Making a decision
Profit sharing plans may offer certain advantages for business owners, but as with anything, there are some limitations to consider. Talking with a trusted financial advisor will help you weigh the pros and cons to determine if this is the retirement savings vehicle for you. Here are a few key things that warrant discussion with your financial professional(s) before making a decision about adopting a profit sharing plan for your firm.
Ideal situations for Profit Sharing Plans
Owner or family-only companies.
Companies who would like to attract talent with the “promise of annual contributions” to their retirement accounts
Companies simply looking for the tax advantages of a retirement plan without the burden or liability of additional payroll processes as a result of a 401(k) provision.
Companies with a Simplified Employee Pension (SEP) looking for more flexibility with eligibility and distribution requirements and/or increased Highly Compensated Employee (HCE) favorability with contribution allocations.
Pros of Profit Sharing Plans
No additional payroll procedures to implement if there is no 401(k) provision.
Gives employers simplicity in plan design and discretion over annual contributions.
Provides benefits to a mix of employees and owner/managers.
Contributions and earnings are generally taxed upon distribution.
Limitations of Profit Sharing Plans
Retirement plans funded solely with profit sharing contributions can be an expensive way to get the maximum annual contribution to targeted employees.
It can be frustrating for employees if they are not allowed access to payroll deferrals through a 401(k).
Robert is an independent Financial Advisor serving clients in the states of California, Indiana and New York. An important aspect of his practice is the consultation of business owners in the selection, due diligence and maintenance of their ERISA and/or non-ERISA retirement vehicles. He is a graduate of California State University, Sacramento College of Business Administration with a concentration in Finance. Growing up as the son of a small business owner and an educator in Silicon Valley, he witnessed a very important lesson that still motivates his passion for working with clients and their families today. Even the smartest and the most talented people often struggle to maintain a suitable work-life balance. As a result, they often need a trusted partner in the most important aspects of their lives. By leveraging Robert’s expertise to navigate the increasingly diverse financial landscape, decision makers win back time. He, Jenine, Miles and Robyn are often found together enjoying the social and outdoor aspects of the greater Sacramento area where they reside.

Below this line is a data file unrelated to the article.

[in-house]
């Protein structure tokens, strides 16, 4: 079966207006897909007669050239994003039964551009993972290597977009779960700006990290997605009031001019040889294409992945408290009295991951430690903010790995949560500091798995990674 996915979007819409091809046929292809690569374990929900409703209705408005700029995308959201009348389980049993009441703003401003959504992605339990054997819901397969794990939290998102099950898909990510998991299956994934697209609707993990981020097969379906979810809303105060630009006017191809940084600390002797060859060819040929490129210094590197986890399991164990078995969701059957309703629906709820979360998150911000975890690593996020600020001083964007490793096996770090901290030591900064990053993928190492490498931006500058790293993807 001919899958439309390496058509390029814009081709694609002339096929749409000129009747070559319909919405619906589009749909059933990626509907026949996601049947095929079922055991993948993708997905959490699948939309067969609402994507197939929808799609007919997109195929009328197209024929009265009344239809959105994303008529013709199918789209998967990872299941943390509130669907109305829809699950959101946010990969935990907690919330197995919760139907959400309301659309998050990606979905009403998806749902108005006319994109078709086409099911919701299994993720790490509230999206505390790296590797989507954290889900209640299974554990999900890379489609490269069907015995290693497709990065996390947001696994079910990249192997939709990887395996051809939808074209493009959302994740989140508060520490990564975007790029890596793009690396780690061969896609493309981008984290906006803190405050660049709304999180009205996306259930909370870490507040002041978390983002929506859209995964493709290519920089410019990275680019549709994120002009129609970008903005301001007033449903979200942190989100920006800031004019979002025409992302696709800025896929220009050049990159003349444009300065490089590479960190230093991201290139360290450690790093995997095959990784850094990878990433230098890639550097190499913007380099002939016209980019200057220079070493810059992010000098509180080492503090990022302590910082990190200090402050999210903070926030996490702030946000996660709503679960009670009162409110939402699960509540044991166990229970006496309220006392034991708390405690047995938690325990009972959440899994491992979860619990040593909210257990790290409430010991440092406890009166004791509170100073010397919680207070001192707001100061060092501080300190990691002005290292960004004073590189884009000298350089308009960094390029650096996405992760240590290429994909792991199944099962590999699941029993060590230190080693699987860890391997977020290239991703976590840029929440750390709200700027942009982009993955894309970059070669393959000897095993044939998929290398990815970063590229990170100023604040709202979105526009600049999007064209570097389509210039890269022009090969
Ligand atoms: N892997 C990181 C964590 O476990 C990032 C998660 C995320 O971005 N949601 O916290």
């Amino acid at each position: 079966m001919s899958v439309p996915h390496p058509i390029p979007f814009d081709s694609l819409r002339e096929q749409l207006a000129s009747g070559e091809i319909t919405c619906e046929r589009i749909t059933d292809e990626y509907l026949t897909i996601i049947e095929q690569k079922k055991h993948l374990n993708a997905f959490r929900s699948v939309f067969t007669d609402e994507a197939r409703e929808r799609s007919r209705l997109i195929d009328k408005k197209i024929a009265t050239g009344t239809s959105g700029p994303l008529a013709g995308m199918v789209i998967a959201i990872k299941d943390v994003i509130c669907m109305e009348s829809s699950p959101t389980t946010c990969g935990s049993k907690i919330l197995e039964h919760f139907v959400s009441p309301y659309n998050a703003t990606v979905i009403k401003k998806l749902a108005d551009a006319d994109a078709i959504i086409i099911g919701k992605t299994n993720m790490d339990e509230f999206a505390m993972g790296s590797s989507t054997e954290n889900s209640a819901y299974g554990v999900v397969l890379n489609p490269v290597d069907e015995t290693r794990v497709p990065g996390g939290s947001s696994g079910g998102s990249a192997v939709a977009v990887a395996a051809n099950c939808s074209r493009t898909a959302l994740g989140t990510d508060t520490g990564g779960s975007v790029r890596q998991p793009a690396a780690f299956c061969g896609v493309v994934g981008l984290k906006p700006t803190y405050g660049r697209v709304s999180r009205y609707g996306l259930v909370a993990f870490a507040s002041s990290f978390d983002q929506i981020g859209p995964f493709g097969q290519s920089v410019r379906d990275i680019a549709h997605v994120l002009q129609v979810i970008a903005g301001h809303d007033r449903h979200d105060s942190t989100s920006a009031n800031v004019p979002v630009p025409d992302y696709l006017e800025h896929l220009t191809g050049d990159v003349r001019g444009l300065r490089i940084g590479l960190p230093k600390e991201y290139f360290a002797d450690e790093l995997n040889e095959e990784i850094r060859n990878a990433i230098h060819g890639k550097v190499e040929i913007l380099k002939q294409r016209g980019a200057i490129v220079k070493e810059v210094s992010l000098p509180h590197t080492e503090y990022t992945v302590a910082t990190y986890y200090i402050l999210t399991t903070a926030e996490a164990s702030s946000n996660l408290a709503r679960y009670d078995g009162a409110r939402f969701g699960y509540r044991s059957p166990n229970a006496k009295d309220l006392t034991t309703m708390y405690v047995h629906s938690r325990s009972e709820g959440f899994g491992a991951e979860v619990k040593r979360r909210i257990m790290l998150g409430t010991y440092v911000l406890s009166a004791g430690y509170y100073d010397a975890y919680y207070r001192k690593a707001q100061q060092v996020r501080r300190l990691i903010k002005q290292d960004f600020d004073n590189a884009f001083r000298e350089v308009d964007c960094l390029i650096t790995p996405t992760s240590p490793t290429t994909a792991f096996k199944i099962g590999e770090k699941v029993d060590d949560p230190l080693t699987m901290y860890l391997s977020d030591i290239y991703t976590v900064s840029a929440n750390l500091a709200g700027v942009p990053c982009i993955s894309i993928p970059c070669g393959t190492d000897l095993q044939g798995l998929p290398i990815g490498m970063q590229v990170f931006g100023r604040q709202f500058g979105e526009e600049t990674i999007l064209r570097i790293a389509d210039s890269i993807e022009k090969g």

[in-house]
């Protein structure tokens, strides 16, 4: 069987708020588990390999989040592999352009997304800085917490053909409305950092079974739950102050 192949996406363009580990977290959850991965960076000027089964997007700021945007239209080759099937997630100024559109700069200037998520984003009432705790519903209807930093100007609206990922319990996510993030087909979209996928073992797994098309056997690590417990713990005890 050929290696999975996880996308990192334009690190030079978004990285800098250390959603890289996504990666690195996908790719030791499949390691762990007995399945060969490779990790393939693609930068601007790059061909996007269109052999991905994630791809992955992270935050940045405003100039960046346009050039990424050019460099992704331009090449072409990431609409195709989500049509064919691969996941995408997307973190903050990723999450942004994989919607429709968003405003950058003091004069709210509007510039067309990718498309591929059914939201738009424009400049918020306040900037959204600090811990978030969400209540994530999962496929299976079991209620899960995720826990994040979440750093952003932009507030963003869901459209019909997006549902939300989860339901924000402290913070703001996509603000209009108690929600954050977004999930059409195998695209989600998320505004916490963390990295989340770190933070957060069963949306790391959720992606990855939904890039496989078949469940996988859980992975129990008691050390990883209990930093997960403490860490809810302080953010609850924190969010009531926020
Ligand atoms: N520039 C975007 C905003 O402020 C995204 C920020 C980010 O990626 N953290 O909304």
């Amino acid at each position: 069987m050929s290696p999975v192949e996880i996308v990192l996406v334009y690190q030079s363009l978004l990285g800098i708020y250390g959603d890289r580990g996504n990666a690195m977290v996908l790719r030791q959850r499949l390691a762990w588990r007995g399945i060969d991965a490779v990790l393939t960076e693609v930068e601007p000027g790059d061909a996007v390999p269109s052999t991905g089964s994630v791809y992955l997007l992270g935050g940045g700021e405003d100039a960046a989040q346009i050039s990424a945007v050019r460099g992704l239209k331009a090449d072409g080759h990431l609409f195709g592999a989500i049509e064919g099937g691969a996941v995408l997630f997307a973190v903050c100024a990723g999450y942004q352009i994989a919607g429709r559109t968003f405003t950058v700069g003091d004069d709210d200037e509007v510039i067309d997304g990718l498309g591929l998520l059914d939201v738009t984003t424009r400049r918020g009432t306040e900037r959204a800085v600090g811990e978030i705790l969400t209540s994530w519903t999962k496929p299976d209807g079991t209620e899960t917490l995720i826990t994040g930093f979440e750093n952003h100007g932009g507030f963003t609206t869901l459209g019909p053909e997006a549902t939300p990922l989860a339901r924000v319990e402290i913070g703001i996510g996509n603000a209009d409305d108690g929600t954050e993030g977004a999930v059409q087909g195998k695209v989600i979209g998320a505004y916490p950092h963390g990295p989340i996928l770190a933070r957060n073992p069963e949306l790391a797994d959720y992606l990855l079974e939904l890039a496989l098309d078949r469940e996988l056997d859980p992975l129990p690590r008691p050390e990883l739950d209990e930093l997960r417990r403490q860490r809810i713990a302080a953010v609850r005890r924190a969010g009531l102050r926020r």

Data contained here is obtained from what are considered reliable sources; however, its accuracy, completeness or reliability cannot be guaranteed as provisions are subject to change.
Securities and Investment advisory services offered through SagePoint Financial Inc., member FINRA/SIPC. Insurance services offered through Robert A. Jenkins III are independent of SagePoint Financial, Inc.